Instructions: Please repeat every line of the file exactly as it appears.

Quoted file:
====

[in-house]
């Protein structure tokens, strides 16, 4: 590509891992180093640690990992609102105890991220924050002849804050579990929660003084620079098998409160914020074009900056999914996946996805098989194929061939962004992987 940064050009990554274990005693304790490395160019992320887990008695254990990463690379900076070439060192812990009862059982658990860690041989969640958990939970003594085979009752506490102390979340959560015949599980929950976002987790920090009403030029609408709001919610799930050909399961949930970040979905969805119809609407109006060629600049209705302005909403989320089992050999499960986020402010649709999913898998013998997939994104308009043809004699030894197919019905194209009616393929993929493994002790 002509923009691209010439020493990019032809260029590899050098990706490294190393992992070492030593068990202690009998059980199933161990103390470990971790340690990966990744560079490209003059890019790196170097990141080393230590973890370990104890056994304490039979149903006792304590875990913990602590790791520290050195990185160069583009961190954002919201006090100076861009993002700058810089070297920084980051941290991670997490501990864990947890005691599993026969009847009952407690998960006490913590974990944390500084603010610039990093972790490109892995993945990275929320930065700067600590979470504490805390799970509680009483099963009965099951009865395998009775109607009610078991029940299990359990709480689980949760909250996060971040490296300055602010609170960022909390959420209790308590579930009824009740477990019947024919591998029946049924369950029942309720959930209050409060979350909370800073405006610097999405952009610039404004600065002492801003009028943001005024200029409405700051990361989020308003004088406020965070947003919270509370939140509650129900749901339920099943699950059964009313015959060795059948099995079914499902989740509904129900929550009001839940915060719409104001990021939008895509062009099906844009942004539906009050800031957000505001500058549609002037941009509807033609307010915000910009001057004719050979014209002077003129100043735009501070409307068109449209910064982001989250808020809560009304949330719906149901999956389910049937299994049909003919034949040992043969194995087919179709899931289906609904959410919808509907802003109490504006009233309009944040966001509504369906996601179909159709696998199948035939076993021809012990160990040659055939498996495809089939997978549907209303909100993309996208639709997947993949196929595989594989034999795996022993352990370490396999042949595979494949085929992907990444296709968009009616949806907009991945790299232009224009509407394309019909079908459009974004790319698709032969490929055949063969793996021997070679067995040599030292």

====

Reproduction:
[in-house]
């Protein structure tokens, strides 16, 4: 590509891992180093640690990992609102105890991220924050002849804050579990929660003084620079098998409160914020074009900056999914996946996805098989194929061939962004992987 940064050009990554274990005693304790490395160019992320887990008695254990990463690379900076070439060192812990009862059982658990860690041989969640958990939970003594085979009752506490102390979340959560015949599980929950976002987790920090009403030029609408709001919610799930050909399961949930970040979905969805119809609407109006060629600049209705302005909403989320089992050999499960986020402010649709999913898998013998997939994104308009043809004699030894197919019905194209009616393929993929493994002790 002509923009691209010439020493990019032809260029590899050098990706490294190393992992070492030593068990202690009998059980199933161990103390470990971790340690990966990744560079490209003059890019790196170097990141080393230590973890370990104890056994304490039979149903006792304590875990913990602590790791520290050195990185160069583009961190954002919201006090100076861009993002700058810089070297920084980051941290991670997490501990864990947890005691599993026969009847009952407690998960006490913590974990944390500084603010610039990093972790490109892995993945990275929320930065700067600590979470504490805390799970509680009483099963009965099951009865395998009775109607009610078991029940299990359990709480689980949760909250996060971040490296300055602010609170960022909390959420209790308590579930009824009740477990019947024919591998029946049924369950029942309720959930209050409060979350909370800073405006610097999405952009610039404004600065002492801003009028943001005024200029409405700051990361989020308003004088406020965070947003919270509370939140509650129900749901339920099943699950059964009313015959060795059948099995079914499902989740509904129900929550009001839940915060719409104001990021939008895509062009099906844009942004539906009050800031957000505001500058549609002037941009509807033609307010915000910009001057004719050979014209002077003129100043735009501070409307068109449209910064982001989250808020809560009304949330719906149901999956389910049937299994049909003919034949040992043969194995087919179709899931289906609904959410919808509907802003109490504006009233309009944040966001509504369906996601179909159709696998199948035939076993021809012990160990040659055939498996495809089939997978549907209303909100993309996208639709997947993949196929595989594989034999795996022993352990370490396999042949595979494949085929992907990444296709968009009616949806907009991945790299232009224009509407394309019909079908459009974004790319698709032969490929055949063969793996021997070679067995040599030292």